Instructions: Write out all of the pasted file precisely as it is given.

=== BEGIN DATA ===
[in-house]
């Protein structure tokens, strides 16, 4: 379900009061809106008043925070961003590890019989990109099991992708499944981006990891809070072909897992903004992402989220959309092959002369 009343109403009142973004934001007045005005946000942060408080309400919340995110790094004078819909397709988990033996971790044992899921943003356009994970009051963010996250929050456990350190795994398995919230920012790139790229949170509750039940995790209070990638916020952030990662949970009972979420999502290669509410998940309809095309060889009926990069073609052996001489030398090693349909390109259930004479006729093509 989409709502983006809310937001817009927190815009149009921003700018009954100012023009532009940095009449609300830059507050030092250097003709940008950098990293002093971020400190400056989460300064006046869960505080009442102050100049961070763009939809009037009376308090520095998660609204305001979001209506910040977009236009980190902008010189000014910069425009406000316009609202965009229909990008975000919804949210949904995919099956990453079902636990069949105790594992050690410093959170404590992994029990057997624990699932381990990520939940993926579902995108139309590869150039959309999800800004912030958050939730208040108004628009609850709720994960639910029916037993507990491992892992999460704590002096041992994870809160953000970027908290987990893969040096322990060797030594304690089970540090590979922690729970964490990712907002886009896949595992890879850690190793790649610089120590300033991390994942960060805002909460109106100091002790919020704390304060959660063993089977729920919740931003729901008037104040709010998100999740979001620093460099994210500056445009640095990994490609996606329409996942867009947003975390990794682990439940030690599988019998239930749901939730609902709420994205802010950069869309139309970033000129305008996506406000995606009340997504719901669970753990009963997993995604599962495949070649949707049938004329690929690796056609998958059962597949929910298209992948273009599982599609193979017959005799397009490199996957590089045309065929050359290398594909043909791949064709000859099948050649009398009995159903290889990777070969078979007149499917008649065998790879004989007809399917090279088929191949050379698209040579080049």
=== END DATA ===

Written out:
[in-house]
């Protein structure tokens, strides 16, 4: 379900009061809106008043925070961003590890019989990109099991992708499944981006990891809070072909897992903004992402989220959309092959002369 009343109403009142973004934001007045005005946000942060408080309400919340995110790094004078819909397709988990033996971790044992899921943003356009994970009051963010996250929050456990350190795994398995919230920012790139790229949170509750039940995790209070990638916020952030990662949970009972979420999502290669509410998940309809095309060889009926990069073609052996001489030398090693349909390109259930004479006729093509 989409709502983006809310937001817009927190815009149009921003700018009954100012023009532009940095009449609300830059507050030092250097003709940008950098990293002093971020400190400056989460300064006046869960505080009442102050100049961070763009939809009037009376308090520095998660609204305001979001209506910040977009236009980190902008010189000014910069425009406000316009609202965009229909990008975000919804949210949904995919099956990453079902636990069949105790594992050690410093959170404590992994029990057997624990699932381990990520939940993926579902995108139309590869150039959309999800800004912030958050939730208040108004628009609850709720994960639910029916037993507990491992892992999460704590002096041992994870809160953000970027908290987990893969040096322990060797030594304690089970540090590979922690729970964490990712907002886009896949595992890879850690190793790649610089120590300033991390994942960060805002909460109106100091002790919020704390304060959660063993089977729920919740931003729901008037104040709010998100999740979001620093460099994210500056445009640095990994490609996606329409996942867009947003975390990794682990439940030690599988019998239930749901939730609902709420994205802010950069869309139309970033000129305008996506406000995606009340997504719901669970753990009963997993995604599962495949070649949707049938004329690929690796056609998958059962597949929910298209992948273009599982599609193979017959005799397009490199996957590089045309065929050359290398594909043909791949064709000859099948050649009398009995159903290889990777070969078979007149499917008649065998790879004989007809399917090279088929191949050379698209040579080049």